Figure 7-37. - Capacitor motor used for a wall fan.
Figure 7-38. - Three-phase motor.
tapped for different speeds and is connected in series with the main winding. The starting winding is connected across the transformer secondary.
Acapacitor motor for a wall fan (fig. 7-37) contains a capacitor of approximately 1 microfarad (µf) in the starting-winding circuit. To increase the effective capacity and consequently the starting torque of this motor, connect the capacitor. across an autotransformer. The taps on the transformer permit a choice of various speeds.
Figure 7-39. - Three-phase stator.
Construction of a three-phase motor consists of three main parts: stator, rotor, and end bells. Its construction is similar to a split-phase motor, but the three-phase motor has no centrifugal switch (fig. 7-38).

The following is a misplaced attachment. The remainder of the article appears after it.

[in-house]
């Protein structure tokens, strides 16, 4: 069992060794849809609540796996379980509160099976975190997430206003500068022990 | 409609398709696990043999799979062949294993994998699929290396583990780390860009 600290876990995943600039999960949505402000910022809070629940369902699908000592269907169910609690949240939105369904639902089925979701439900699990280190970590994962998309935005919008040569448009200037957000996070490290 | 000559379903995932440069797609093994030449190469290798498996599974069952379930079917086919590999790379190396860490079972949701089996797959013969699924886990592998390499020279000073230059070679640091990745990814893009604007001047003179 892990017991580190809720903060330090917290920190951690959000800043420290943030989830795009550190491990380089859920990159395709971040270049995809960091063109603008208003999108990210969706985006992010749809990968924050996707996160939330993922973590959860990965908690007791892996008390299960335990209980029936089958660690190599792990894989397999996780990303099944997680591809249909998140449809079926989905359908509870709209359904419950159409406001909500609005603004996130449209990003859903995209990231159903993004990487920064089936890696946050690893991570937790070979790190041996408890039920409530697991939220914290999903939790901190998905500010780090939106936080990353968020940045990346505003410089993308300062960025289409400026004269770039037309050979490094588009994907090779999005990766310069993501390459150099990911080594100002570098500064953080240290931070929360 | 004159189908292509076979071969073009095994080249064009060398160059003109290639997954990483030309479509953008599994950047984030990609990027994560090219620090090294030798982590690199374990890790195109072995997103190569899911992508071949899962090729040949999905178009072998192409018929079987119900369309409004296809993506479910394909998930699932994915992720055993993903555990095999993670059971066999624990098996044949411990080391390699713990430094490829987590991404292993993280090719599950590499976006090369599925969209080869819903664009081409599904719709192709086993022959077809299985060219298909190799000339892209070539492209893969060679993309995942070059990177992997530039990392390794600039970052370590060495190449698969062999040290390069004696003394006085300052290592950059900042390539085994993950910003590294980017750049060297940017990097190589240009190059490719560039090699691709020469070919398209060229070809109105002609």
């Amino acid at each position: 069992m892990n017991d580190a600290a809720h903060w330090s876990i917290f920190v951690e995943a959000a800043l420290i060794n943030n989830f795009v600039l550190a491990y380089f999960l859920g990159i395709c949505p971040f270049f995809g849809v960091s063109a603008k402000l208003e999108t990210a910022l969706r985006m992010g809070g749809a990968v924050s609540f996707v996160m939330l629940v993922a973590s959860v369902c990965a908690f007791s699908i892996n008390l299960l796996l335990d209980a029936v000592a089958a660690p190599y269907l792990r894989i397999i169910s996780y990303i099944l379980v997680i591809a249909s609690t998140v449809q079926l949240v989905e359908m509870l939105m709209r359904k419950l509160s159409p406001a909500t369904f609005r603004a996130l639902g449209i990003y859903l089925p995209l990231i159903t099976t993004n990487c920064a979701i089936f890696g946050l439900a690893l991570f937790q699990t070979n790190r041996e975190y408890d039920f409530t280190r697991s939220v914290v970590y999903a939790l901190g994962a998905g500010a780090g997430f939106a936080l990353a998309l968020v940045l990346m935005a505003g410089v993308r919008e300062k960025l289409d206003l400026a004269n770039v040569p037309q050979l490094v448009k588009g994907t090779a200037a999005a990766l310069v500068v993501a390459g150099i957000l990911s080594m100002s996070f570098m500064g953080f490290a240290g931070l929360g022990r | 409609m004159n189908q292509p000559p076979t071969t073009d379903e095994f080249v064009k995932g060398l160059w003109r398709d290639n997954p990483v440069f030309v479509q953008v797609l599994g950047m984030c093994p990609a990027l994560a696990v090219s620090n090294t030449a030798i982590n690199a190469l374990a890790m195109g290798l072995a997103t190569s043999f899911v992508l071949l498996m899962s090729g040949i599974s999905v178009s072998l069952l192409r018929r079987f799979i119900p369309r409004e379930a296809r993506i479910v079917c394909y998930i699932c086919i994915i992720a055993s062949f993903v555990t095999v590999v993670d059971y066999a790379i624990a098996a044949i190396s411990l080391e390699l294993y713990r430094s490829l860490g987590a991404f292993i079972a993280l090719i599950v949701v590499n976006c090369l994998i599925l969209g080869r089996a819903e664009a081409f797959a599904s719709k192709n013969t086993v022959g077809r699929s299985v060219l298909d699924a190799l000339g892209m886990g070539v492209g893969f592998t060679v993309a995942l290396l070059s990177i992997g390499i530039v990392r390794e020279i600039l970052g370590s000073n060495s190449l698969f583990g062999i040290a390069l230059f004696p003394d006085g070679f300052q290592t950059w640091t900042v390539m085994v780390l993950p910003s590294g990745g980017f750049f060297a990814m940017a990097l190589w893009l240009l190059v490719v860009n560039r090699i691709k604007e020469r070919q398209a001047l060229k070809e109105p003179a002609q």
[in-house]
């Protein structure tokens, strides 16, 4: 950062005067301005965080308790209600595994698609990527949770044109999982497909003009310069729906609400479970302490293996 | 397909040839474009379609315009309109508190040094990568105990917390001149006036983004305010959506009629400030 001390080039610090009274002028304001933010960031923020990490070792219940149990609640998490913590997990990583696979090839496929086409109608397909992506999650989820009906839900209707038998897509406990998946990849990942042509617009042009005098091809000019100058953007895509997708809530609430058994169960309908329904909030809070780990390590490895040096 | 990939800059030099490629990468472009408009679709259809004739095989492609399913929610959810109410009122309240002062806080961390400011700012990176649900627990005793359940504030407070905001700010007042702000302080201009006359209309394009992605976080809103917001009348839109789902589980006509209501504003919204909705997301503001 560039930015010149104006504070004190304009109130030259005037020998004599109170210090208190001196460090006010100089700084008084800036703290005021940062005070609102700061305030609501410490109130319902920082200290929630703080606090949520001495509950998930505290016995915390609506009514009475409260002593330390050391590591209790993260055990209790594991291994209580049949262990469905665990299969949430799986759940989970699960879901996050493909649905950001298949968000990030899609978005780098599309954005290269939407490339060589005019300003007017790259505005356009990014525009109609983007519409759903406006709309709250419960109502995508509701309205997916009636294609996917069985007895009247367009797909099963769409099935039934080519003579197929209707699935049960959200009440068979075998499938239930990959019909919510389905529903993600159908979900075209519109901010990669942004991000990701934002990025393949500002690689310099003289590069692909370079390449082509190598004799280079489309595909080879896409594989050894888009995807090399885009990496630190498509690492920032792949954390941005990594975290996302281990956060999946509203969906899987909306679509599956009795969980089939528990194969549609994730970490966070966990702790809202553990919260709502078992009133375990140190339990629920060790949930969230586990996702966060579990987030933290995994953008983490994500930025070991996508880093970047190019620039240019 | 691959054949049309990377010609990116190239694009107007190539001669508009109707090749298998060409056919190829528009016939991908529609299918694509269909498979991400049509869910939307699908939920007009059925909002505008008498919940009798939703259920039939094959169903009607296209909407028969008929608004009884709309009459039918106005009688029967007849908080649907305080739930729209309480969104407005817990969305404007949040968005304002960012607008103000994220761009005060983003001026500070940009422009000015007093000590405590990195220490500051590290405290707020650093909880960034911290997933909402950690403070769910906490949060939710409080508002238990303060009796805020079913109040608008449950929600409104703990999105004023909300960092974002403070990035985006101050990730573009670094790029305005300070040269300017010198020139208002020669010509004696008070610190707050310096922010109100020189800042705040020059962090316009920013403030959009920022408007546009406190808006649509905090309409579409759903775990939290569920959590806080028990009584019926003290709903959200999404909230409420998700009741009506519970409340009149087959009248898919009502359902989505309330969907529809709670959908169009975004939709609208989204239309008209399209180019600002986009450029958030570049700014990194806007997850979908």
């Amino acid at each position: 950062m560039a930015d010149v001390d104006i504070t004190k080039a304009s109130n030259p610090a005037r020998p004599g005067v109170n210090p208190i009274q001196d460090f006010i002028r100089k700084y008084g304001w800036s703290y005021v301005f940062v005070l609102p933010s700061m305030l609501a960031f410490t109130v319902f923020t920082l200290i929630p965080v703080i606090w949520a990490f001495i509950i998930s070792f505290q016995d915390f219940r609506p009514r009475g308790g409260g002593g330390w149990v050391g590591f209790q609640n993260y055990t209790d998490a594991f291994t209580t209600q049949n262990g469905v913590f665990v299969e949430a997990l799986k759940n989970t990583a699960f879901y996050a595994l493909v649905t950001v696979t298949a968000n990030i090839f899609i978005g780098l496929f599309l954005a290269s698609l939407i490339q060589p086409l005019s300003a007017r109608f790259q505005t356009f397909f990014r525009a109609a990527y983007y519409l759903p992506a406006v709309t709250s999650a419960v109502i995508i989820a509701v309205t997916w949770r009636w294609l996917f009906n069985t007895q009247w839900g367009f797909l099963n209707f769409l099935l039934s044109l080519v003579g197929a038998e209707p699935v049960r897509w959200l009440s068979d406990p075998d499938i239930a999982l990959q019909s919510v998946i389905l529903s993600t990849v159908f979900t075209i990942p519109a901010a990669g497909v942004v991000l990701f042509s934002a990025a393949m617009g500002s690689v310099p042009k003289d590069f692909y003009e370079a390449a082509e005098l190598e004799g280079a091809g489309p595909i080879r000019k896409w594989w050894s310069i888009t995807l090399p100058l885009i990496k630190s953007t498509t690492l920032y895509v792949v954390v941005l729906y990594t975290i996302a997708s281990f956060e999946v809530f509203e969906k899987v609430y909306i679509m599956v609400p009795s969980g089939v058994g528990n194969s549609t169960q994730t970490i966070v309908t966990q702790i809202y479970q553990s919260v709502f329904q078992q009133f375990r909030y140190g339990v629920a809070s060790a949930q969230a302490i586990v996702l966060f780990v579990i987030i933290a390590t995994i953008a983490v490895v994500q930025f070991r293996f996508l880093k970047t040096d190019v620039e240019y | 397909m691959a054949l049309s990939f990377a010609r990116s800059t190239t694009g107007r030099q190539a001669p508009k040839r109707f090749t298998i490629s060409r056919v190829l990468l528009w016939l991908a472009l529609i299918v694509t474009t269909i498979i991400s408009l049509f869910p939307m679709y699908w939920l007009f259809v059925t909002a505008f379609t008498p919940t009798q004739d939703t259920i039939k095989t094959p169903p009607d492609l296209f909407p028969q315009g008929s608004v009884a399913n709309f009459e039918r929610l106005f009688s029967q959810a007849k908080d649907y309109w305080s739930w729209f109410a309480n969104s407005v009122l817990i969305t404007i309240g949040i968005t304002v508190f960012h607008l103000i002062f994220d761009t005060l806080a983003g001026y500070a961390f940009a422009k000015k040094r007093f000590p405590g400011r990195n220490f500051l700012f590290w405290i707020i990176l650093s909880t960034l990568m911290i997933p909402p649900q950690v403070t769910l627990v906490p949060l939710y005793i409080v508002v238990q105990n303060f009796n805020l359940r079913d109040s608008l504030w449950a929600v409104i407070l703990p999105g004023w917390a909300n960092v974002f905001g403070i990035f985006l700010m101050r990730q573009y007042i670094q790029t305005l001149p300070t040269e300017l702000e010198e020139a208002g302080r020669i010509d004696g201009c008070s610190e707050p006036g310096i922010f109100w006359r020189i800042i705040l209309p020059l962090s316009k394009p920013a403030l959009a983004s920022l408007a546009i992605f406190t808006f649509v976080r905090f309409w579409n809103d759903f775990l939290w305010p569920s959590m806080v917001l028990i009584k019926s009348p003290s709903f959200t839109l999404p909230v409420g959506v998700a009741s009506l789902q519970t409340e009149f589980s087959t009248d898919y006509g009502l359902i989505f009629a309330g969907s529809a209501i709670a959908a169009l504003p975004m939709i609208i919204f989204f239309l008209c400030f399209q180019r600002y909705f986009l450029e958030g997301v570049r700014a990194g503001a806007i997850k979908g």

The stator, as shown in figure 7-39, consists of a frame and a laminated steel core, like that used in split- phase and repulsion motors, and a winding formed of individual coils, placed in slots.
The rotor may be a die-cast aluminum squirrel-cage type or a wound type. Both types contain a laminated core pressed onto a shaft. The squirrel-cage rotor (fig. 7-40) is like the rotor of a split-phase motor. The wound
Figure 7-40. - Squirrel-cage rotor.Continue Reading